Most mothers look forward to Mother’s Day as a time for being with family and getting looked after. I, on the other hand, struggle with what I should feel. Since losing my own mother 13 years ago, “Happy Mother’s Day” doesn’t seem quite appropriate — yet I do want to celebrate with my own children.
I lost my own mother before she had a chance to meet my three girls, the grandchildren she had desperately longed for. Every year, my girls and I talk about her, sharing pictures and stories. But the girls find it hard to understand that my stepmother (who they know as their grandmother) and my own mother are not the same person.
Mother’s Day is when I remember my mum most. I miss hearing about local gossip, shopping together and going to the theater. Mostly though, it is the everyday things that I miss, like sharing my own children’s achievements with her, or a quick phone call to ask her advice. She was a keen gardener, so every time I step into the garden and wonder what a plant is called or how to take a cutting, I regret not being able to ask her.
I am sad that my children will never know her, and that the support and encouragement she would have given me when I became a mum is missing. Before I had children it was perfectly fitting to use Mother’s Day as a day of reflection. But now that I am a mother, I feel as though I am letting the children down if I am not cheerful.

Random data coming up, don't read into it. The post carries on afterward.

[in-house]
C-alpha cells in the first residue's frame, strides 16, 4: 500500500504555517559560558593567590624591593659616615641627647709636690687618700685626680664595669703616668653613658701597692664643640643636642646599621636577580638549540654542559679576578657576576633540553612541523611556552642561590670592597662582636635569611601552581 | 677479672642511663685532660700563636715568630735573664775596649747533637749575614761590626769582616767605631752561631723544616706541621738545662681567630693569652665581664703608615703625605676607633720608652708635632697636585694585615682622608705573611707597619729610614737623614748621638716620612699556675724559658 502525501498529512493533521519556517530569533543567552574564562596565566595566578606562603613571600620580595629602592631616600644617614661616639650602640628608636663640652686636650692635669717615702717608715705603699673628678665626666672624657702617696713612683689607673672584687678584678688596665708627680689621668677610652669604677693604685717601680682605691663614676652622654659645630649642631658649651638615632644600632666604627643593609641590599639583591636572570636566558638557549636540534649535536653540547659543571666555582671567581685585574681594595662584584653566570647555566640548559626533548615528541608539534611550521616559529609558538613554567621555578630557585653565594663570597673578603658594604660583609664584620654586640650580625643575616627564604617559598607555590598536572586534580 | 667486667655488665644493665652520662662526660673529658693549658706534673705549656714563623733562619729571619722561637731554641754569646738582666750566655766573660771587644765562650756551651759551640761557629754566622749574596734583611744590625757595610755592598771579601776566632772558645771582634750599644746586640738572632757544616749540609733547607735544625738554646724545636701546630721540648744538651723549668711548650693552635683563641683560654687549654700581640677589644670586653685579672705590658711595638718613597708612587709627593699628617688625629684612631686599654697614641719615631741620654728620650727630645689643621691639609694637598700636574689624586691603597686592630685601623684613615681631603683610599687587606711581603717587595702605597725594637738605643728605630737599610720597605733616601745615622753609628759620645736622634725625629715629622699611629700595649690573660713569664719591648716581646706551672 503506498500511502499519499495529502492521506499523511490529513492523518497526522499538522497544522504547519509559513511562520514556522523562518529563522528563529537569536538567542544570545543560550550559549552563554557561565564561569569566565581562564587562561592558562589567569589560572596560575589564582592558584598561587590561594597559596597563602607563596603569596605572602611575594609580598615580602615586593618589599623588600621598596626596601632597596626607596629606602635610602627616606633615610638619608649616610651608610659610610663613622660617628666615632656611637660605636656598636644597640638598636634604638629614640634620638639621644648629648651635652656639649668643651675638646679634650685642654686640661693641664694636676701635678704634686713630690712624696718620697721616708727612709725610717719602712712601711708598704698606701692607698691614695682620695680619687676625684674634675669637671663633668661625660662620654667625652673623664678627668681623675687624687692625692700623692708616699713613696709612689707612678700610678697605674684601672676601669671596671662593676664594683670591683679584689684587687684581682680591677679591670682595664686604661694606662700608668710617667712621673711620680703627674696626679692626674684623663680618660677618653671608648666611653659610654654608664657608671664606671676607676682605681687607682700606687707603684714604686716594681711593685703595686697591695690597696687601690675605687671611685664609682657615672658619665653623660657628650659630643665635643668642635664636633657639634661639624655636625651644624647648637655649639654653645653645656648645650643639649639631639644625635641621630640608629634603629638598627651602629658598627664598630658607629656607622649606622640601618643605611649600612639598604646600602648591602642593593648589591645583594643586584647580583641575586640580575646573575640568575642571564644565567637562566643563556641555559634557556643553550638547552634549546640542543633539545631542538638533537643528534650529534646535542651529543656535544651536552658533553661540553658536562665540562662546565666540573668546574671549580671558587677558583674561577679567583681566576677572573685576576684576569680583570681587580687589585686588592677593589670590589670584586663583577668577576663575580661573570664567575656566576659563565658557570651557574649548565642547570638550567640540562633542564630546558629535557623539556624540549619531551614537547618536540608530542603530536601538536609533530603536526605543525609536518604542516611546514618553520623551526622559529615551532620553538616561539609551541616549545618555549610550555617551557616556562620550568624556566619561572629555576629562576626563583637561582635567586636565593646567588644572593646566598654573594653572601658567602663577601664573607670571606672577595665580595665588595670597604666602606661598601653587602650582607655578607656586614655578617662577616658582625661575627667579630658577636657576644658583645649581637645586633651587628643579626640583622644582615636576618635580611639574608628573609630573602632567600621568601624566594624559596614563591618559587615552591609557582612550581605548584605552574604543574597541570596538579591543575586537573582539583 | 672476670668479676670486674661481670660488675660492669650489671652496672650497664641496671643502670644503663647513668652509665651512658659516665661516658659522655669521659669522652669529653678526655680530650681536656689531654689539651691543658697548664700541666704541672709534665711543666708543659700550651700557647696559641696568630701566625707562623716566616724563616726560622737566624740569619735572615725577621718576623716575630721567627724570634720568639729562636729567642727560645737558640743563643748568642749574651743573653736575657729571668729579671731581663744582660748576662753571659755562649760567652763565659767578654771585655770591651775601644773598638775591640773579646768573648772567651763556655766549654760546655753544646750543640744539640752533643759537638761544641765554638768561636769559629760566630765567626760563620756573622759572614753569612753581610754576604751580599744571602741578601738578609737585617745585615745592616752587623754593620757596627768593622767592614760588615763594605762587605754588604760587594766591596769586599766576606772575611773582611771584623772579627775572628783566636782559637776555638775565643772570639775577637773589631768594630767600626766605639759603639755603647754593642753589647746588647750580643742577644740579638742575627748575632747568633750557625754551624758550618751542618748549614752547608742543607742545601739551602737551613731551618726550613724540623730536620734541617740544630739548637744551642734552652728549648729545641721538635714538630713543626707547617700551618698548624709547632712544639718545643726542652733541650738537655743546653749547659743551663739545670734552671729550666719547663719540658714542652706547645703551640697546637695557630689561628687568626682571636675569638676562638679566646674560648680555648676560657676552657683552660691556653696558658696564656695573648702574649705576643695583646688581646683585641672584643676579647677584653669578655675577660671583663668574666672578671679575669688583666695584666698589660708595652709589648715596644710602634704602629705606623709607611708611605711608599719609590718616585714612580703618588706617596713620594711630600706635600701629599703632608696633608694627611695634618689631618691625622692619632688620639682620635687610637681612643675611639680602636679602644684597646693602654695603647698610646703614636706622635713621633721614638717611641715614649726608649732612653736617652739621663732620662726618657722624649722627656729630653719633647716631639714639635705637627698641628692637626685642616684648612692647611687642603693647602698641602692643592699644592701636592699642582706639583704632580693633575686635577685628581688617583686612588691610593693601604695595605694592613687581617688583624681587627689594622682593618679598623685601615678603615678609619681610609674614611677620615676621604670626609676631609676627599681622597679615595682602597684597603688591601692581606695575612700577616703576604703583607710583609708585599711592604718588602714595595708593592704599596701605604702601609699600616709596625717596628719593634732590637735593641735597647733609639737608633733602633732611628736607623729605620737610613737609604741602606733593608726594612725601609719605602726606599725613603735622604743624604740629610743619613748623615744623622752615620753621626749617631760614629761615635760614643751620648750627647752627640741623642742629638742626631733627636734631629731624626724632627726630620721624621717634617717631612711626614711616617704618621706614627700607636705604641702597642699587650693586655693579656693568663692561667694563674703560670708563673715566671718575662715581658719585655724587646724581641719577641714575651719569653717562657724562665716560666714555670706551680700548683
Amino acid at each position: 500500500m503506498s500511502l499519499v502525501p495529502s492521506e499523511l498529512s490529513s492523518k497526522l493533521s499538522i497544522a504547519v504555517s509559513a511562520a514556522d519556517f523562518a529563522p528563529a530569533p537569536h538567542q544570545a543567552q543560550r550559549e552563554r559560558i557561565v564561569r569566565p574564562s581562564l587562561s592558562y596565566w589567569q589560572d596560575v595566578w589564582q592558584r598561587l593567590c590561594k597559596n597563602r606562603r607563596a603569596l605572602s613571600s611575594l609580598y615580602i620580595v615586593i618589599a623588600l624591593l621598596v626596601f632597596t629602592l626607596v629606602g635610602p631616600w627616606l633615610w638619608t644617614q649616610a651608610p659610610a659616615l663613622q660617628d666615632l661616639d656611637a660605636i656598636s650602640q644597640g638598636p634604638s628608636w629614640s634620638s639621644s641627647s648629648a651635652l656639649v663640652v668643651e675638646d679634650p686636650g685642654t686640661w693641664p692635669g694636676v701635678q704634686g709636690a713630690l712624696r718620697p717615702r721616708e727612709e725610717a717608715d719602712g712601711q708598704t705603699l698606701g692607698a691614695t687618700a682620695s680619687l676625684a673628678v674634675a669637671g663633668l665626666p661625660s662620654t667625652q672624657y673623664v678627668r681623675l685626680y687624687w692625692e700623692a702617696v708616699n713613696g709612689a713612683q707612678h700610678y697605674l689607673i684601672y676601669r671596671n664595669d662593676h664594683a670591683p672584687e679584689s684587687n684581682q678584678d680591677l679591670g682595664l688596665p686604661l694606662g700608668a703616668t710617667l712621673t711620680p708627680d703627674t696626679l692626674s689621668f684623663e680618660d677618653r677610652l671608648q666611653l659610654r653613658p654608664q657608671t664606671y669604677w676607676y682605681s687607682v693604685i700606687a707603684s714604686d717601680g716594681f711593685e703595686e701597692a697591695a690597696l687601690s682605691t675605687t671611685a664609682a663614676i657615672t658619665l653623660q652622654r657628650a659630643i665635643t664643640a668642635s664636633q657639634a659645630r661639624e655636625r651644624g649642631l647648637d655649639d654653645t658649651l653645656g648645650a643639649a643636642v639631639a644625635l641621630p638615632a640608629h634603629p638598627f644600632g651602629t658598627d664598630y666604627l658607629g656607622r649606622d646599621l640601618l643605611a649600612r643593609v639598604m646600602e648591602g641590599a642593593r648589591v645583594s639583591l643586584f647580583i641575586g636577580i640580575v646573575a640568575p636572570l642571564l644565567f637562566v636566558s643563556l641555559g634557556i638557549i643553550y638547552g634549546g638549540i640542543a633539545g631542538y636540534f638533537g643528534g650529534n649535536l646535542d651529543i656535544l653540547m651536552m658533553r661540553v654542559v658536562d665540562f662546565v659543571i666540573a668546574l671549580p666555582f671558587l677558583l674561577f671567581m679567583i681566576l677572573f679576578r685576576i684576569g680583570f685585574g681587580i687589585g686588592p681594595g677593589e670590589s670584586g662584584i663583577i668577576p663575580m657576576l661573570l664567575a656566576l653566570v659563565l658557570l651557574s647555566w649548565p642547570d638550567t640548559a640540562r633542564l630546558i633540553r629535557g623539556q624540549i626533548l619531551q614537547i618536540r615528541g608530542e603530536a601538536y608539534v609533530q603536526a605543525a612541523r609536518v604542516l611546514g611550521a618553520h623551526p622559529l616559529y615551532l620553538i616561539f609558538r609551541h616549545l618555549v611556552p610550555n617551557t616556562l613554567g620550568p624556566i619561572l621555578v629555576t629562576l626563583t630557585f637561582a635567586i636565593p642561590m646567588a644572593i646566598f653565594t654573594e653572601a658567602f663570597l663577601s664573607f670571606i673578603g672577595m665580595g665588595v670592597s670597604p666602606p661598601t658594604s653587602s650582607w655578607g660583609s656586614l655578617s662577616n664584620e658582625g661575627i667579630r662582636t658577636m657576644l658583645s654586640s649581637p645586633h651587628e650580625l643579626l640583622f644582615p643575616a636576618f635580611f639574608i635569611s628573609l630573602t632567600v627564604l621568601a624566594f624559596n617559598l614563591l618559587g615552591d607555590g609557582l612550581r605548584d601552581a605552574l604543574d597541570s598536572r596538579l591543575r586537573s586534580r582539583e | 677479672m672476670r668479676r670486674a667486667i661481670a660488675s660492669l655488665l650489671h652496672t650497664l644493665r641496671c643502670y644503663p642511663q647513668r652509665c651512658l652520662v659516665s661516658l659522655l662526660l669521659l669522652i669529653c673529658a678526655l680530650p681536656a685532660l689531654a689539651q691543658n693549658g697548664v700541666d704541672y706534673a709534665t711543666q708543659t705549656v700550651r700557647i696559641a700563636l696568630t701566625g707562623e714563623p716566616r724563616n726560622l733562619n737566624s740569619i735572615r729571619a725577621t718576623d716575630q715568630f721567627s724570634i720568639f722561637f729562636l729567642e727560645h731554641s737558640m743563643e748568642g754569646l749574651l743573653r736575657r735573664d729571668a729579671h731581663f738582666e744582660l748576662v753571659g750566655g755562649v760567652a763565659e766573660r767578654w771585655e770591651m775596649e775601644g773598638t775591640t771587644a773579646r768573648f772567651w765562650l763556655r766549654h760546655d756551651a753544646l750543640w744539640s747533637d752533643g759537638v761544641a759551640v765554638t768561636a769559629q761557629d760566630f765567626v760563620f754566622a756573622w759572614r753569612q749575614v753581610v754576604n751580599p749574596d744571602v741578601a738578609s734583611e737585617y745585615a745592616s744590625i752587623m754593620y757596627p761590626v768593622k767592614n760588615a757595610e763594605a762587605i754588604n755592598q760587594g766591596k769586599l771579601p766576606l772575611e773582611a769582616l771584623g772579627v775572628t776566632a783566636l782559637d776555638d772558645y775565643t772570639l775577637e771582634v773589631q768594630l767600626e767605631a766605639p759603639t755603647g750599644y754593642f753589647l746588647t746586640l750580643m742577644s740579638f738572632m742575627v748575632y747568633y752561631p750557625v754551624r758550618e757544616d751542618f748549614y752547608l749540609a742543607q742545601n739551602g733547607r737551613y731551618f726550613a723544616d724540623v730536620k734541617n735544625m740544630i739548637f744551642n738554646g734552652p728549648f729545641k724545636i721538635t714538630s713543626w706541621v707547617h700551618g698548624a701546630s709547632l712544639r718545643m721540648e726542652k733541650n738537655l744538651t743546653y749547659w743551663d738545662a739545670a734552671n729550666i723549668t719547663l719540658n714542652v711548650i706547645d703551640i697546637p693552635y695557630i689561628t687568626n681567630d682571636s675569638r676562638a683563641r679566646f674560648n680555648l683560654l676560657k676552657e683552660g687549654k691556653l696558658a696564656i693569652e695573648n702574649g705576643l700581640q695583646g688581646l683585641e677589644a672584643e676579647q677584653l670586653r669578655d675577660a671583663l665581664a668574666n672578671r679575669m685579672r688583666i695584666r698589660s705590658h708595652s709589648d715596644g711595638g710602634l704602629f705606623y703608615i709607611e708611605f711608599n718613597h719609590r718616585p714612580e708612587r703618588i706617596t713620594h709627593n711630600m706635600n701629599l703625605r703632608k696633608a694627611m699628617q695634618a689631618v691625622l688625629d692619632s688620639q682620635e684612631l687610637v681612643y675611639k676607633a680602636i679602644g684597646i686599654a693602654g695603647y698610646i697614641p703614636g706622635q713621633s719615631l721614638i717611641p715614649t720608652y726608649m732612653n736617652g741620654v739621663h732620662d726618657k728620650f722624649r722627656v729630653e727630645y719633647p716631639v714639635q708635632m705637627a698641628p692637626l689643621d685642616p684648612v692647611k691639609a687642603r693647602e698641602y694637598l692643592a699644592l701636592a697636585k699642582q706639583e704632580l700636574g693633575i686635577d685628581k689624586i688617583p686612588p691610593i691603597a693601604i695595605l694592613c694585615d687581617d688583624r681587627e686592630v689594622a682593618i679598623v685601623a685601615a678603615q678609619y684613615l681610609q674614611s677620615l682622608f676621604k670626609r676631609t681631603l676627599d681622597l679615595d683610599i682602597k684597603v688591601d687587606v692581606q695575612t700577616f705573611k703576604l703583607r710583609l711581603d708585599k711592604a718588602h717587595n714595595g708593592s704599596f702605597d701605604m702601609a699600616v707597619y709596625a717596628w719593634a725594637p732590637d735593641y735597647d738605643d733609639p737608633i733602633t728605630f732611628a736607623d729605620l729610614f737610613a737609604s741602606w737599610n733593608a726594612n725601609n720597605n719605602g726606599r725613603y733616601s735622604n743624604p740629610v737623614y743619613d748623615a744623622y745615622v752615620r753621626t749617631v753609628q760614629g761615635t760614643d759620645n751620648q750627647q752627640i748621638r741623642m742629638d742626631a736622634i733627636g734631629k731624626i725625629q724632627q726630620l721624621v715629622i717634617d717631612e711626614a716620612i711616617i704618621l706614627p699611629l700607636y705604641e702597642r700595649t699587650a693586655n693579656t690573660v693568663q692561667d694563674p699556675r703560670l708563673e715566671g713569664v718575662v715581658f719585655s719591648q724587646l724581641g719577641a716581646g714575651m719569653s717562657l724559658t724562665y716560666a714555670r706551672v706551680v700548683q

How do I reconcile these opposing sentiments? As my children grow older, they are learning that Mother’s Day is a difficult day for me. Our first Mother’s Day in this country, last year, was a turning point. Perhaps it was because my eldest daughter (now 10) had reached an age where she could comprehend death. Perhaps it was put into context when, a few months before we moved here from the U.K., one of our dogs passed away. The girls were sad and talked about how our other dog (her puppy) would miss his mum. Moving here, they missed friends and family of their own, so perhaps that helped them to understand, too.
Whatever the reason, Mother’s Day now has a different dynamic. It's a day of comfort and love rather than joyous celebration. They see Mother’s Day as a way of comforting me and showing me how much I am loved. They bring me breakfast in bed, flowers from the garden and handmade cards, and I make sure that they know how lucky I feel to have such amazing children. I don’t think they feel cheated.
Another benefit of moving to the U.S. is that because Mother’s Day in the U.K. and U.S. are on different dates. Now I can have U.K. Mother’s Day in March to think about my own mother and Mother’s Day in the U.S. in May to celebrate with my children.
What to do about the array of "Happy Mother’s Day" messages around the web? As with most holidays, there are always those who will find celebration difficult. For mothers like me, I send a message that’s more fitting: “Best wishes and may Mother’s Day surround you with love and companionship.”
After all, this is the day for mothers to give less and receive more — a day for you, in whatever form that may take.